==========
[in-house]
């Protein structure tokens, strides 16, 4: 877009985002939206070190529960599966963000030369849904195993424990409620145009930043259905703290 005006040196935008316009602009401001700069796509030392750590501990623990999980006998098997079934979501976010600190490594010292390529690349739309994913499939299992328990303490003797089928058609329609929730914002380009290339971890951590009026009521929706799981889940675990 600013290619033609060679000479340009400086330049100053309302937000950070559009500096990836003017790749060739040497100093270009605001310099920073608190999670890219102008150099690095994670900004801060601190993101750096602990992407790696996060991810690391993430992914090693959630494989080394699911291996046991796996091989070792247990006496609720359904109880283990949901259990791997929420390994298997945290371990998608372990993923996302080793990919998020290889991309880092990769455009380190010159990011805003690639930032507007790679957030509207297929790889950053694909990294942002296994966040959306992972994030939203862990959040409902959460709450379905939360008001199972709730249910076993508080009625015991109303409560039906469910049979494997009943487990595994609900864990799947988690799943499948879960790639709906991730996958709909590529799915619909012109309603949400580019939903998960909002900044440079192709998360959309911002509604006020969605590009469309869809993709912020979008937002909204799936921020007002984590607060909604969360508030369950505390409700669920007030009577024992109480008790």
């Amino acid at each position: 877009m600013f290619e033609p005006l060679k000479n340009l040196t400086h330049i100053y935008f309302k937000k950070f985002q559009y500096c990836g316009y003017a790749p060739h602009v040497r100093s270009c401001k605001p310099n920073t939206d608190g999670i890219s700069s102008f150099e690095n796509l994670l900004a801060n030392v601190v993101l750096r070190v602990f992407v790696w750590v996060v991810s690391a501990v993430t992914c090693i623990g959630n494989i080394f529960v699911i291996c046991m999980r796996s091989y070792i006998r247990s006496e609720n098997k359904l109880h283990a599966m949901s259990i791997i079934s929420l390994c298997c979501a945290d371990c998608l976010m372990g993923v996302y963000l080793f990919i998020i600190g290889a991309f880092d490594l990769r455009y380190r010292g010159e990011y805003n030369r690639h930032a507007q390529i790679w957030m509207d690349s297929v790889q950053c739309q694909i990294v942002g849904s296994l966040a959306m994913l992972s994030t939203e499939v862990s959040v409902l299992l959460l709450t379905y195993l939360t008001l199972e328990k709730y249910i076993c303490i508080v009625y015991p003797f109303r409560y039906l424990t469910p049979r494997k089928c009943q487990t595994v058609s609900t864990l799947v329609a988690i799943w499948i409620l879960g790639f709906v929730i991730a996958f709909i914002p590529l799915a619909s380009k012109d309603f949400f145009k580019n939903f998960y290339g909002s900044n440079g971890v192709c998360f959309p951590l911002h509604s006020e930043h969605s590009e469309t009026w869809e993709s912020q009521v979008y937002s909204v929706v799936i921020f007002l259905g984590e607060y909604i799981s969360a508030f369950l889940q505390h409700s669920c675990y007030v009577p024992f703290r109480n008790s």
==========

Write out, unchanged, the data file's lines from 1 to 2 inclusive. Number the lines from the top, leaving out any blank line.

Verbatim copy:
[in-house]
């Protein structure tokens, strides 16, 4: 877009985002939206070190529960599966963000030369849904195993424990409620145009930043259905703290 005006040196935008316009602009401001700069796509030392750590501990623990999980006998098997079934979501976010600190490594010292390529690349739309994913499939299992328990303490003797089928058609329609929730914002380009290339971890951590009026009521929706799981889940675990 600013290619033609060679000479340009400086330049100053309302937000950070559009500096990836003017790749060739040497100093270009605001310099920073608190999670890219102008150099690095994670900004801060601190993101750096602990992407790696996060991810690391993430992914090693959630494989080394699911291996046991796996091989070792247990006496609720359904109880283990949901259990791997929420390994298997945290371990998608372990993923996302080793990919998020290889991309880092990769455009380190010159990011805003690639930032507007790679957030509207297929790889950053694909990294942002296994966040959306992972994030939203862990959040409902959460709450379905939360008001199972709730249910076993508080009625015991109303409560039906469910049979494997009943487990595994609900864990799947988690799943499948879960790639709906991730996958709909590529799915619909012109309603949400580019939903998960909002900044440079192709998360959309911002509604006020969605590009469309869809993709912020979008937002909204799936921020007002984590607060909604969360508030369950505390409700669920007030009577024992109480008790």